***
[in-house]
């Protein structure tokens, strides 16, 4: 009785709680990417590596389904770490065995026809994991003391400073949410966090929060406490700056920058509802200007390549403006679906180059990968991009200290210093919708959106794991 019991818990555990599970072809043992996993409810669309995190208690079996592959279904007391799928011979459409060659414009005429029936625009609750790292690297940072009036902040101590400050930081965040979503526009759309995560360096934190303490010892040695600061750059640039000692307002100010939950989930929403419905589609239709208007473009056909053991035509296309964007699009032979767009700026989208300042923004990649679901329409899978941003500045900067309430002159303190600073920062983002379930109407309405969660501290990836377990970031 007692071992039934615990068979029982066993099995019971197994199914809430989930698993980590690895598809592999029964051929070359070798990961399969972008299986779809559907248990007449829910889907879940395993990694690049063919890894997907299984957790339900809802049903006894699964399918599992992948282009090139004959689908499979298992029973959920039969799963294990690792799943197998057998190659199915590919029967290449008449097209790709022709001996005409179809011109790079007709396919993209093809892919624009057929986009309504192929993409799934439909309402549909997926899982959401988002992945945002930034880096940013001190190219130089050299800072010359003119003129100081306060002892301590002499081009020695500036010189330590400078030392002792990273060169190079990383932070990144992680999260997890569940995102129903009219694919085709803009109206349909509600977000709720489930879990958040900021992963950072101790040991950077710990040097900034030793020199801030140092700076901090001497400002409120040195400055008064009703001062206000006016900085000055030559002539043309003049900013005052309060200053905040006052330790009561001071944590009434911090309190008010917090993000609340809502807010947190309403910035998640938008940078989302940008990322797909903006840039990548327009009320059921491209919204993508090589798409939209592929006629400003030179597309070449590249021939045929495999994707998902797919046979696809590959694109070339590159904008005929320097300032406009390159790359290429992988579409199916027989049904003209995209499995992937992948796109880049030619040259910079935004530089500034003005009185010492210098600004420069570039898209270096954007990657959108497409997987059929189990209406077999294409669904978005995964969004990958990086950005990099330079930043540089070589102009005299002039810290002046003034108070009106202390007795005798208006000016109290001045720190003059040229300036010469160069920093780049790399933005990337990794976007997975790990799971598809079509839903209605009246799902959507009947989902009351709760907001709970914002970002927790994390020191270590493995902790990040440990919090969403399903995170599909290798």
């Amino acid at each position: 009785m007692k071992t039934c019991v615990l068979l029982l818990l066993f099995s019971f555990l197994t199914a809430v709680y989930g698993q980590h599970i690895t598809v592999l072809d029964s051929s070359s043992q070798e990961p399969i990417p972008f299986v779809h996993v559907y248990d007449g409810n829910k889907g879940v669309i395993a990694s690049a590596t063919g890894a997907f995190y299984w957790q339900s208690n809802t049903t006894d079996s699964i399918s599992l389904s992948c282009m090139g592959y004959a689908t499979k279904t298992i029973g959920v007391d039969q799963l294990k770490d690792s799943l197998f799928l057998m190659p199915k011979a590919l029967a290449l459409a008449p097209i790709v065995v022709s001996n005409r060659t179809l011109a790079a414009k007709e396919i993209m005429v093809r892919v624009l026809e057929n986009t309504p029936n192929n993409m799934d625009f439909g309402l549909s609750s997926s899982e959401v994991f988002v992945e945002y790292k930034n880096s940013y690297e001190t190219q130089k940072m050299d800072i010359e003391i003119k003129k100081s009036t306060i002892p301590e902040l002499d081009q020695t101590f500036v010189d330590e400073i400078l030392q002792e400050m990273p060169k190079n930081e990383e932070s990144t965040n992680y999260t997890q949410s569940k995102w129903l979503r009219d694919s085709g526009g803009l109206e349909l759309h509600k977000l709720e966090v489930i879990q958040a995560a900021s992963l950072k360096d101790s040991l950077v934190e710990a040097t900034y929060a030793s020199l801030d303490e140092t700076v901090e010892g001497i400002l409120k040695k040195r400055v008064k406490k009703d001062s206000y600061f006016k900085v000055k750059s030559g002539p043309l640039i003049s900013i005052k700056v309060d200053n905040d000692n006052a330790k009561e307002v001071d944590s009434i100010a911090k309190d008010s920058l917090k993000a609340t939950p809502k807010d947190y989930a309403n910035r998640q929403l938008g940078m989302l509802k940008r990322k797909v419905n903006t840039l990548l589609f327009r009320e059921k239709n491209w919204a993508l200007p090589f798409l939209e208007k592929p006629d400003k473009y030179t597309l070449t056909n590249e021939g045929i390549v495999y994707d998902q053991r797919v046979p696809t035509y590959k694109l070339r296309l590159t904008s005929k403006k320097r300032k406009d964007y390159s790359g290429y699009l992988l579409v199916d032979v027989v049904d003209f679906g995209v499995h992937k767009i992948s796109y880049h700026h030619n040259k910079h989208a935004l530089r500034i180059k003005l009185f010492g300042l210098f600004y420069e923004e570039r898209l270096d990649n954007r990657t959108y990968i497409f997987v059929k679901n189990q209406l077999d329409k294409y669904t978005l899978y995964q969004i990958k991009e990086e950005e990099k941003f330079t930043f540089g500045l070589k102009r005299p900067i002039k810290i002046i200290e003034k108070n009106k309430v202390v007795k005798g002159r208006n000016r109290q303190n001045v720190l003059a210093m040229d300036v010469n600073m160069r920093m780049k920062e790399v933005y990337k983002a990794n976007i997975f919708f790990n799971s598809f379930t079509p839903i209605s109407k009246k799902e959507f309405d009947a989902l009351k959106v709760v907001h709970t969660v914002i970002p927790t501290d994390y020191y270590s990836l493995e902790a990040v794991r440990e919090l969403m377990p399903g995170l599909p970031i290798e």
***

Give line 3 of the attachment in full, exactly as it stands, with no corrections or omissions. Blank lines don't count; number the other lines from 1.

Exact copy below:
């Amino acid at each position: 009785m007692k071992t039934c019991v615990l068979l029982l818990l066993f099995s019971f555990l197994t199914a809430v709680y989930g698993q980590h599970i690895t598809v592999l072809d029964s051929s070359s043992q070798e990961p399969i990417p972008f299986v779809h996993v559907y248990d007449g409810n829910k889907g879940v669309i395993a990694s690049a590596t063919g890894a997907f995190y299984w957790q339900s208690n809802t049903t006894d079996s699964i399918s599992l389904s992948c282009m090139g592959y004959a689908t499979k279904t298992i029973g959920v007391d039969q799963l294990k770490d690792s799943l197998f799928l057998m190659p199915k011979a590919l029967a290449l459409a008449p097209i790709v065995v022709s001996n005409r060659t179809l011109a790079a414009k007709e396919i993209m005429v093809r892919v624009l026809e057929n986009t309504p029936n192929n993409m799934d625009f439909g309402l549909s609750s997926s899982e959401v994991f988002v992945e945002y790292k930034n880096s940013y690297e001190t190219q130089k940072m050299d800072i010359e003391i003119k003129k100081s009036t306060i002892p301590e902040l002499d081009q020695t101590f500036v010189d330590e400073i400078l030392q002792e400050m990273p060169k190079n930081e990383e932070s990144t965040n992680y999260t997890q949410s569940k995102w129903l979503r009219d694919s085709g526009g803009l109206e349909l759309h509600k977000l709720e966090v489930i879990q958040a995560a900021s992963l950072k360096d101790s040991l950077v934190e710990a040097t900034y929060a030793s020199l801030d303490e140092t700076v901090e010892g001497i400002l409120k040695k040195r400055v008064k406490k009703d001062s206000y600061f006016k900085v000055k750059s030559g002539p043309l640039i003049s900013i005052k700056v309060d200053n905040d000692n006052a330790k009561e307002v001071d944590s009434i100010a911090k309190d008010s920058l917090k993000a609340t939950p809502k807010d947190y989930a309403n910035r998640q929403l938008g940078m989302l509802k940008r990322k797909v419905n903006t840039l990548l589609f327009r009320e059921k239709n491209w919204a993508l200007p090589f798409l939209e208007k592929p006629d400003k473009y030179t597309l070449t056909n590249e021939g045929i390549v495999y994707d998902q053991r797919v046979p696809t035509y590959k694109l070339r296309l590159t904008s005929k403006k320097r300032k406009d964007y390159s790359g290429y699009l992988l579409v199916d032979v027989v049904d003209f679906g995209v499995h992937k767009i992948s796109y880049h700026h030619n040259k910079h989208a935004l530089r500034i180059k003005l009185f010492g300042l210098f600004y420069e923004e570039r898209l270096d990649n954007r990657t959108y990968i497409f997987v059929k679901n189990q209406l077999d329409k294409y669904t978005l899978y995964q969004i990958k991009e990086e950005e990099k941003f330079t930043f540089g500045l070589k102009r005299p900067i002039k810290i002046i200290e003034k108070n009106k309430v202390v007795k005798g002159r208006n000016r109290q303190n001045v720190l003059a210093m040229d300036v010469n600073m160069r920093m780049k920062e790399v933005y990337k983002a990794n976007i997975f919708f790990n799971s598809f379930t079509p839903i209605s109407k009246k799902e959507f309405d009947a989902l009351k959106v709760v907001h709970t969660v914002i970002p927790t501290d994390y020191y270590s990836l493995e902790a990040v794991r440990e919090l969403m377990p399903g995170l599909p970031i290798e």